Easter Sunday.

A day where we get to dress up and stand on our front lawns, in our suits and pastels, with Nana to get the perfect family photo and post it on Instagram so that everyone can know that we are truly #blessed. There’s also brown sugar-honey glazed ham, deviled eggs, and who could forget the sugary Pepto-Bismol coated dessert that are Peeps? A strange dessert phenomenon if I’ve ever seen one.

We know that these fun, silly traditions we hold are downright laughable when we look at the actual reason we celebrate Easter, but our non-believing friends and family may very well be clueless.

For some of us, Easter may have been the first time we heard the gospel and fell humbly, flat on our faces, in front of Jesus and knew we could never repay Him for what He has done. It was then that we decided we would give our lives to love and serve Him. That is what we desperately want our guests to experience. Whether first timers or regular attenders. We want them to hear the gospel, “get it”, and experience life change.

Around the world, church attendance peaks on Easter Sunday. That’s exciting and encouraging, but it also means many pastors feel added pressure to preach one of their best sermons ever. Everyone is listening to you and you know what’s at stake.

As you head into the Easter season, here are five practical (and hopefully, encouraging) tips to help you prepare your Easter message.

#1 – Find and pick one angle.

There are so many different ways you can approach an Easter sermon.

Matthew, Mark, Luke and John have different perspectives on the resurrection. The Last Supper is rich with meaning. What did doubting Thomas feel?  Pontius Pilate is also an interesting character.

There are the Old Testament prophecies, the symbolism of baptism, and the truth of Galatians 2:20.  All of these passages and stories are about the resurrection, but each of them adds a different dimension.

You don’t have to cover every angle in your Easter message.  That’s impossible. But as you study and pray for what God wants to say to His church on Easter, settle on one.

 

#2 – Keep it simple.

I always thought Easter messages were some of the toughest to prepare because even though everyone knew what I was going to say, I wanted to share it in an original and creative way.

In the weeks leading up to Easter, I’d look for some new angle and try some new, creative approach.

But as the day got closer, things would get simpler.  The fluff would get cut and the message would end up where it should have started…the resurrection of Jesus.

As you prepare your Easter sermon, don’t worry about preaching the most amazing message ever.  Don’t try to dazzle people with your understanding the Old Testament or first century legal practices.  You’re not trying to win a preaching award; you’re proclaiming Jesus and offering hope.

Preach the simple truth of the resurrection – the single most important event in human history.  That’s enough.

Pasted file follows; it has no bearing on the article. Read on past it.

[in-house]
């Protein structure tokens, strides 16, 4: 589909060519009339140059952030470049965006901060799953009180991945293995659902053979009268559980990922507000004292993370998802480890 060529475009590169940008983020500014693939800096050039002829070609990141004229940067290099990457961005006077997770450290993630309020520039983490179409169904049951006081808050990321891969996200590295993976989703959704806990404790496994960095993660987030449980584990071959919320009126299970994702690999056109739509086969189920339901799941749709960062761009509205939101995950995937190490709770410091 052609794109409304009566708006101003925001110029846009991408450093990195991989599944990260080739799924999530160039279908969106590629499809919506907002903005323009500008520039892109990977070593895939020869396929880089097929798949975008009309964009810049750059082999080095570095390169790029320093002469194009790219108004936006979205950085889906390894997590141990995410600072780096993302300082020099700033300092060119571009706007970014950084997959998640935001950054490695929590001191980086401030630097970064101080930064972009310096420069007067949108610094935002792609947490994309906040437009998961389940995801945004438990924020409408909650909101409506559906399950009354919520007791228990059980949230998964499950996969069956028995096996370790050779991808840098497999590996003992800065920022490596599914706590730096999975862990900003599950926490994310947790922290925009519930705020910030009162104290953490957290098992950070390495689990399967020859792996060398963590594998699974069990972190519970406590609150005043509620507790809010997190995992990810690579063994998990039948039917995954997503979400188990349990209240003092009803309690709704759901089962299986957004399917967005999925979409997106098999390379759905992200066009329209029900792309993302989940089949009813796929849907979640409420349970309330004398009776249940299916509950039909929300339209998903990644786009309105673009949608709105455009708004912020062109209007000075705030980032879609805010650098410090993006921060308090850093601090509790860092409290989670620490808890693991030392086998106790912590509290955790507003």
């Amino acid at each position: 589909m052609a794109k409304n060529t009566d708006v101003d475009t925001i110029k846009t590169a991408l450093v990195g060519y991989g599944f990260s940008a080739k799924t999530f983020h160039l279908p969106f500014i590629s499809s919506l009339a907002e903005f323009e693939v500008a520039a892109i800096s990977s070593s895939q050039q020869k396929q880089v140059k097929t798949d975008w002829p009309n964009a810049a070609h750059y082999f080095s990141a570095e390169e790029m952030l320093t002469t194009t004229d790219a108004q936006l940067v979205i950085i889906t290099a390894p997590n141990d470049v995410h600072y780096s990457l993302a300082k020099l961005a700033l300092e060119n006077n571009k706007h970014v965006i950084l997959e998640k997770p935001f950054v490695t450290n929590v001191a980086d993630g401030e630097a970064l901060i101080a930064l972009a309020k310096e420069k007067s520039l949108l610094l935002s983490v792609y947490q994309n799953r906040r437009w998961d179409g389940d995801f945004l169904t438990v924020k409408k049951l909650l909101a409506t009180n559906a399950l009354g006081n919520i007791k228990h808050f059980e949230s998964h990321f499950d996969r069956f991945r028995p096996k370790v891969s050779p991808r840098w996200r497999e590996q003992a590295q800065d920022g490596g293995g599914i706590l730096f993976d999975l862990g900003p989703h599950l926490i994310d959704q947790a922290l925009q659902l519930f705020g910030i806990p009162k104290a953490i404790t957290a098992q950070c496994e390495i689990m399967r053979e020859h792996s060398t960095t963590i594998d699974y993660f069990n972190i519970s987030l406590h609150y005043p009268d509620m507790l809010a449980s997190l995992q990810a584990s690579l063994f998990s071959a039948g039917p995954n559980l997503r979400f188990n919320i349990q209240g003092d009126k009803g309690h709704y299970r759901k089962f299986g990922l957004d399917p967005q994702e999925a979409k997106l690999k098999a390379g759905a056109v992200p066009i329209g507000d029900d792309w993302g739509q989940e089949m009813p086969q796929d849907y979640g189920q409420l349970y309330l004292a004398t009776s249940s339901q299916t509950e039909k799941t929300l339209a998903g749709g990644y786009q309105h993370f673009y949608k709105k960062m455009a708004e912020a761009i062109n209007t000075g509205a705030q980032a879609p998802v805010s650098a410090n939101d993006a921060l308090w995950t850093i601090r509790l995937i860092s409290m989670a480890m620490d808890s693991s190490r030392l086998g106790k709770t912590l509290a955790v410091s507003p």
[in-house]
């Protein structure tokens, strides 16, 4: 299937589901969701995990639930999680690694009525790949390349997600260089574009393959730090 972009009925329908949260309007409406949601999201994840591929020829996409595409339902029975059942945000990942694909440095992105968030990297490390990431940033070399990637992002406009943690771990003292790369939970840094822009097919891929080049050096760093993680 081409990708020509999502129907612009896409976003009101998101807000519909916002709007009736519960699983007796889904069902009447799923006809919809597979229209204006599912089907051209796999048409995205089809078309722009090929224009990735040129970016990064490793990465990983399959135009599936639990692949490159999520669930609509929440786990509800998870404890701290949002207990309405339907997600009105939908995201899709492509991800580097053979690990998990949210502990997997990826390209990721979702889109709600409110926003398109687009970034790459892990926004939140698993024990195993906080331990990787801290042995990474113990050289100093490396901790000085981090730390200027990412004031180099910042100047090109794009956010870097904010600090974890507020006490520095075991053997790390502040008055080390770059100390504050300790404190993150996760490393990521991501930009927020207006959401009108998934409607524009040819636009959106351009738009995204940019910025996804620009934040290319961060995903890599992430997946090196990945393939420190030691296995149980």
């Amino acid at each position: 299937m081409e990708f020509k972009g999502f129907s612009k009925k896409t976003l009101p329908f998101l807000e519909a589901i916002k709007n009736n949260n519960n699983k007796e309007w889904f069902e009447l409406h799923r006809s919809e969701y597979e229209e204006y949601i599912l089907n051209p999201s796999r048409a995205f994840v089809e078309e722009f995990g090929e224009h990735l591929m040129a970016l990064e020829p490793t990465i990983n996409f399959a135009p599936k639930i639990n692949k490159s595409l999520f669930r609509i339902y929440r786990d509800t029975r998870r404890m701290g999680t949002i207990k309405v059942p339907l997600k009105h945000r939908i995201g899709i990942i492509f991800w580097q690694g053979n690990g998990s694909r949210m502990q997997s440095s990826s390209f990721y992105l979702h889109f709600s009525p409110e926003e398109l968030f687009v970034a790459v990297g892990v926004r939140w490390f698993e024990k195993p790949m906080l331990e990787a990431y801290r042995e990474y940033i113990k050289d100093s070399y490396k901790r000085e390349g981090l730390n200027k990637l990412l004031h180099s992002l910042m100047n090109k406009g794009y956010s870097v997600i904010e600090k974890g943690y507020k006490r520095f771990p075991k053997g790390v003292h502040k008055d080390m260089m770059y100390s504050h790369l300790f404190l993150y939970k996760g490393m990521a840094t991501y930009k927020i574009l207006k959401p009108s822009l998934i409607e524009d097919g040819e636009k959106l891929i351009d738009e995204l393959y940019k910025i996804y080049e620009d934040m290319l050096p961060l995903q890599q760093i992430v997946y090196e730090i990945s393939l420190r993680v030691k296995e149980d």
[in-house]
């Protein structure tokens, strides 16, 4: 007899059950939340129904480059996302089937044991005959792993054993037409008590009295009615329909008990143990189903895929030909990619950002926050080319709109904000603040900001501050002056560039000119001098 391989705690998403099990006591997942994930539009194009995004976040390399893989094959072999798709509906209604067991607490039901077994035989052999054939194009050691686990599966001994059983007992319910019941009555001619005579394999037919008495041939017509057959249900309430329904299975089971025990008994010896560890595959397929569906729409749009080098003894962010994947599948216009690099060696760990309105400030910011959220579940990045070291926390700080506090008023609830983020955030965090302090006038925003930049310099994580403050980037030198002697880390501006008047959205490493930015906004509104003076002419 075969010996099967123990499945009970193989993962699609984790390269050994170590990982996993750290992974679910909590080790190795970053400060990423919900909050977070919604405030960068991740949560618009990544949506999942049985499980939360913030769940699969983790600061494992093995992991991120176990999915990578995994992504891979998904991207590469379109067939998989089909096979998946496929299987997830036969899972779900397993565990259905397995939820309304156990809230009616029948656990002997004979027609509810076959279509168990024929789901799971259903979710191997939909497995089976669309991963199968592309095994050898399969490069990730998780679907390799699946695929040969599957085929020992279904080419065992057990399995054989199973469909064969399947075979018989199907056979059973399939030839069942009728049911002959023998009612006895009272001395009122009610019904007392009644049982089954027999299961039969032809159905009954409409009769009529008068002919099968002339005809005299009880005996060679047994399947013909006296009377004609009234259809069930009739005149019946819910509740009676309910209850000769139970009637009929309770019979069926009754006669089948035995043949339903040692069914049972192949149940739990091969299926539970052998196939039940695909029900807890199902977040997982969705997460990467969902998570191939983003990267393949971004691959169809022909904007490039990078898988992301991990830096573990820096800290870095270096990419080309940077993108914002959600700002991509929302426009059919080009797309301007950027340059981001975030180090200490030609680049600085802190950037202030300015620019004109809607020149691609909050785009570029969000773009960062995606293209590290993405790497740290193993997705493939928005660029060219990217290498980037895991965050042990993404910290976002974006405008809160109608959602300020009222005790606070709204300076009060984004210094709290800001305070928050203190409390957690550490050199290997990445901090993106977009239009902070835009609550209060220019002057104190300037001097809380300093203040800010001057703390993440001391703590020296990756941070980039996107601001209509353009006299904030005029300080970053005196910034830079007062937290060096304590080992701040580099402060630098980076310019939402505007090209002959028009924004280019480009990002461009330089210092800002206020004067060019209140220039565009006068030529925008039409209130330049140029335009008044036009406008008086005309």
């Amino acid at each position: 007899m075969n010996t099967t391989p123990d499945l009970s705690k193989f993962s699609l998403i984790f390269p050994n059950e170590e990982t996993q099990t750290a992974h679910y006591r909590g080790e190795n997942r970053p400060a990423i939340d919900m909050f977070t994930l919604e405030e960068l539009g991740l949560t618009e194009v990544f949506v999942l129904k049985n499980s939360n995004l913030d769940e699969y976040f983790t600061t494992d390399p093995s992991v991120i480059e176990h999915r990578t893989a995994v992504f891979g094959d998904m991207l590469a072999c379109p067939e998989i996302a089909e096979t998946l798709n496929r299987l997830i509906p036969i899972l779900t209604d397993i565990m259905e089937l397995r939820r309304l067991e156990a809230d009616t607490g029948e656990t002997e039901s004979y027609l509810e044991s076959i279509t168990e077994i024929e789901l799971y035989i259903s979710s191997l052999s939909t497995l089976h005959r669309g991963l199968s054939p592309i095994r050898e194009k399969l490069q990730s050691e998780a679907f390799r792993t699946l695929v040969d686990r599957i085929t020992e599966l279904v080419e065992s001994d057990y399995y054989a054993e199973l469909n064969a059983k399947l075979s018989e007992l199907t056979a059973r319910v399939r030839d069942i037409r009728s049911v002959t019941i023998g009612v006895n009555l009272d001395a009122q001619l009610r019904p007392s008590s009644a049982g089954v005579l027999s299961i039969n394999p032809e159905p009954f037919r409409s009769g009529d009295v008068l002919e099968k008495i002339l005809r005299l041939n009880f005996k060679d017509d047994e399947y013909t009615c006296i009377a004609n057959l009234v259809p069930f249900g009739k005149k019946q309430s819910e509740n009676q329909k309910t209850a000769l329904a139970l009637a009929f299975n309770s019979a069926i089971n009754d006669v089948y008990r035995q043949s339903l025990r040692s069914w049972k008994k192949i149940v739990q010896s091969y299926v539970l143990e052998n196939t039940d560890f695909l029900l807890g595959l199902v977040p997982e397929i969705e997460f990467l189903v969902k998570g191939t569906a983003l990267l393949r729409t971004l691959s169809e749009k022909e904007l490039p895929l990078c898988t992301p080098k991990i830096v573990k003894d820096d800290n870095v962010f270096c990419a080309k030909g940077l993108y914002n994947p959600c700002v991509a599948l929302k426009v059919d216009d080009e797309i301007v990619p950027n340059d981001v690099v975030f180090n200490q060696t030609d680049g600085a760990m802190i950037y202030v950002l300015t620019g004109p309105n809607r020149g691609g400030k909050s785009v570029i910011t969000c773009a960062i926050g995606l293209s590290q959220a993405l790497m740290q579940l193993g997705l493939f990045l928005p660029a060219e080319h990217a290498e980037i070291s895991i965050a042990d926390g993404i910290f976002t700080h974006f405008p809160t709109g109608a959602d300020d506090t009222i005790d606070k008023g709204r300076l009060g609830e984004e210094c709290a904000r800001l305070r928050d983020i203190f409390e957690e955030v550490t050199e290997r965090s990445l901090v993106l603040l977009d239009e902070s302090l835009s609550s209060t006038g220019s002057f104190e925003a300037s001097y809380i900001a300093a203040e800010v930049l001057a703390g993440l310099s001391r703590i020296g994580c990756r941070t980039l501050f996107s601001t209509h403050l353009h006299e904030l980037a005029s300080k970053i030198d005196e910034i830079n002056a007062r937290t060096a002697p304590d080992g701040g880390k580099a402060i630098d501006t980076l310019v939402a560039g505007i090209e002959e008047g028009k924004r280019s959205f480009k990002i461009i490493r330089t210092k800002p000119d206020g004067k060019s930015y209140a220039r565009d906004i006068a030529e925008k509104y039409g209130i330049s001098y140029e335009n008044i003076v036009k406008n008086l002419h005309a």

You don’t have to win a preaching award on Easter. Preach the resurrection of Jesus – it’s enough!

#3 – Keep it real.

As you’re working through a text and crafting your message, don’t forget the people who will hear this message. With any message, it’s easy to dive deep in the Bible, but forget about the audience.

You’re not just preaching the Bible…you’re preaching the Bible to people. Mark Pierce says it well in this post.

“[When preparing a sermon] I think of the man with stage 4 cancer, the woman struggling to breathe through her worsening lung disease, the single mom with questioning teenagers, the couple married this year without any family support, the daughter who just buried her beloved dad, and the moms who gave birth since last Easter. No other pastor, no other sermon will reach these loved children of God in quite the same way!”

The Easter message is a great opportunity to offer hope to hurting people.  Think about those people as you are writing your sermon.

Easter is an opportunity to offer hope to hurting people.

#4 – Finish preparing early.

A few years ago, I helped create a coaching program called Preaching Rocket.  Our goal there was to help pastors give better sermons.  We knew one of the key ways pastors could accomplish this was to finish their sermons earlier, even if it was just a few days.

When you finish your message earlier, you give the Holy Spirit more time to work on you. You get to preach the message to yourself. You get to internalize before you sermonize.

And this is particularly important on a week like Easter. If you can take time to reflect on Thursday, Friday and Saturday, without the crunch of having to finish the most important sermon of the year, you’ll preach a better message on Resurrection Sunday.

Finish your message on Wednesday so you can take time to personally reflect on the resurrection.

#5 – Get feedback in advance.

Evaluation after the fact can be useful.  In fact, we recommend pastors regularly use this sermon evaluation form to solicit honest evaluation from listeners.

But feedback before you preach the sermon, particularly a sermon as important as Easter, can be even more helpful.

On Tuesday or Wednesday before Easter, send your outline or your notes to five people in the congregation and ask for feedback. Do the stories and illustrations really connect? Does the message look encouraging to outsiders as well as insiders? Ask men and women, young and old. Do they hear a message of hope.

You don’t have to wait until after Sunday is over to get feedback on your message.  Seek it out in advance when you actually have time to make changes.

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